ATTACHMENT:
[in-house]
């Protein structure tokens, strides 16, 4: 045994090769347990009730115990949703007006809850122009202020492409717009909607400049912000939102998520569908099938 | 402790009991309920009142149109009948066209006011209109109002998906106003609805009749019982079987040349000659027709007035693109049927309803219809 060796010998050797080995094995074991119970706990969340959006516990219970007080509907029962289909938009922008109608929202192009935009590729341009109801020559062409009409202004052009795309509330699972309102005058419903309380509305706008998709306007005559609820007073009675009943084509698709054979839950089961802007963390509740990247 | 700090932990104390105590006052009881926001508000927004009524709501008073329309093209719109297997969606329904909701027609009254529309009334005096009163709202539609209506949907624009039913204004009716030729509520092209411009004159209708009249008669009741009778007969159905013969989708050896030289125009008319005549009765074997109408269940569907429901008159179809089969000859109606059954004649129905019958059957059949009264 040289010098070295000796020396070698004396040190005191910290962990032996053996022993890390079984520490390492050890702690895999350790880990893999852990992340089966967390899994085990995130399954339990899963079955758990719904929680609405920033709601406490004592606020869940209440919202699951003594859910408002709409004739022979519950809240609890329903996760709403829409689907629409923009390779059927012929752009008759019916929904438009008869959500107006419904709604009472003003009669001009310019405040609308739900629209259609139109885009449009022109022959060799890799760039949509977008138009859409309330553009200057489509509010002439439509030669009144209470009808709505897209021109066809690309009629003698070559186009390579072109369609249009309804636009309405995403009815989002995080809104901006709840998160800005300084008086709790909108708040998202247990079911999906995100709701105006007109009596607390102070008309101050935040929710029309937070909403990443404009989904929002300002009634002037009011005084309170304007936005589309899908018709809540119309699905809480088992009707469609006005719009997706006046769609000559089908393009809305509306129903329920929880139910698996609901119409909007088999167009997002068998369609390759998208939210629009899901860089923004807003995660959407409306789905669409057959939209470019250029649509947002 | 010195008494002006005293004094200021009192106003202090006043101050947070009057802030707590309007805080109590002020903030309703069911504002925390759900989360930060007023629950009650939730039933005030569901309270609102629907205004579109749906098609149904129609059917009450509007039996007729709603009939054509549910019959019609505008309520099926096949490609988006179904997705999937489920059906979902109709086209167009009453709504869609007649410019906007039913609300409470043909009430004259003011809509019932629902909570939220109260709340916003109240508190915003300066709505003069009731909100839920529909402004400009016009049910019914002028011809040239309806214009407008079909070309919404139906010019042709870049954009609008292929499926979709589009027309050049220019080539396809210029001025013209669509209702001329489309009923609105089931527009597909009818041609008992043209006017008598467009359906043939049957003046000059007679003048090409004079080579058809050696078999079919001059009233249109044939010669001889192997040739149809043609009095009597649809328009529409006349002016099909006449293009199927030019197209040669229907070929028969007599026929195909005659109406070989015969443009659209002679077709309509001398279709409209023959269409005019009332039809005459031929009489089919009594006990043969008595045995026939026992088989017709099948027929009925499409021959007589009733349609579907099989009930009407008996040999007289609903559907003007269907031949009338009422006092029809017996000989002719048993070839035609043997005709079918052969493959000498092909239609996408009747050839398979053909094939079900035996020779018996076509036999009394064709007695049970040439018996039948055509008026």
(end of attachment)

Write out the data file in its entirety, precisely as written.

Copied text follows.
[in-house]
């Protein structure tokens, strides 16, 4: 045994090769347990009730115990949703007006809850122009202020492409717009909607400049912000939102998520569908099938 | 402790009991309920009142149109009948066209006011209109109002998906106003609805009749019982079987040349000659027709007035693109049927309803219809 060796010998050797080995094995074991119970706990969340959006516990219970007080509907029962289909938009922008109608929202192009935009590729341009109801020559062409009409202004052009795309509330699972309102005058419903309380509305706008998709306007005559609820007073009675009943084509698709054979839950089961802007963390509740990247 | 700090932990104390105590006052009881926001508000927004009524709501008073329309093209719109297997969606329904909701027609009254529309009334005096009163709202539609209506949907624009039913204004009716030729509520092209411009004159209708009249008669009741009778007969159905013969989708050896030289125009008319005549009765074997109408269940569907429901008159179809089969000859109606059954004649129905019958059957059949009264 040289010098070295000796020396070698004396040190005191910290962990032996053996022993890390079984520490390492050890702690895999350790880990893999852990992340089966967390899994085990995130399954339990899963079955758990719904929680609405920033709601406490004592606020869940209440919202699951003594859910408002709409004739022979519950809240609890329903996760709403829409689907629409923009390779059927012929752009008759019916929904438009008869959500107006419904709604009472003003009669001009310019405040609308739900629209259609139109885009449009022109022959060799890799760039949509977008138009859409309330553009200057489509509010002439439509030669009144209470009808709505897209021109066809690309009629003698070559186009390579072109369609249009309804636009309405995403009815989002995080809104901006709840998160800005300084008086709790909108708040998202247990079911999906995100709701105006007109009596607390102070008309101050935040929710029309937070909403990443404009989904929002300002009634002037009011005084309170304007936005589309899908018709809540119309699905809480088992009707469609006005719009997706006046769609000559089908393009809305509306129903329920929880139910698996609901119409909007088999167009997002068998369609390759998208939210629009899901860089923004807003995660959407409306789905669409057959939209470019250029649509947002 | 010195008494002006005293004094200021009192106003202090006043101050947070009057802030707590309007805080109590002020903030309703069911504002925390759900989360930060007023629950009650939730039933005030569901309270609102629907205004579109749906098609149904129609059917009450509007039996007729709603009939054509549910019959019609505008309520099926096949490609988006179904997705999937489920059906979902109709086209167009009453709504869609007649410019906007039913609300409470043909009430004259003011809509019932629902909570939220109260709340916003109240508190915003300066709505003069009731909100839920529909402004400009016009049910019914002028011809040239309806214009407008079909070309919404139906010019042709870049954009609008292929499926979709589009027309050049220019080539396809210029001025013209669509209702001329489309009923609105089931527009597909009818041609008992043209006017008598467009359906043939049957003046000059007679003048090409004079080579058809050696078999079919001059009233249109044939010669001889192997040739149809043609009095009597649809328009529409006349002016099909006449293009199927030019197209040669229907070929028969007599026929195909005659109406070989015969443009659209002679077709309509001398279709409209023959269409005019009332039809005459031929009489089919009594006990043969008595045995026939026992088989017709099948027929009925499409021959007589009733349609579907099989009930009407008996040999007289609903559907003007269907031949009338009422006092029809017996000989002719048993070839035609043997005709079918052969493959000498092909239609996408009747050839398979053909094939079900035996020779018996076509036999009394064709007695049970040439018996039948055509008026």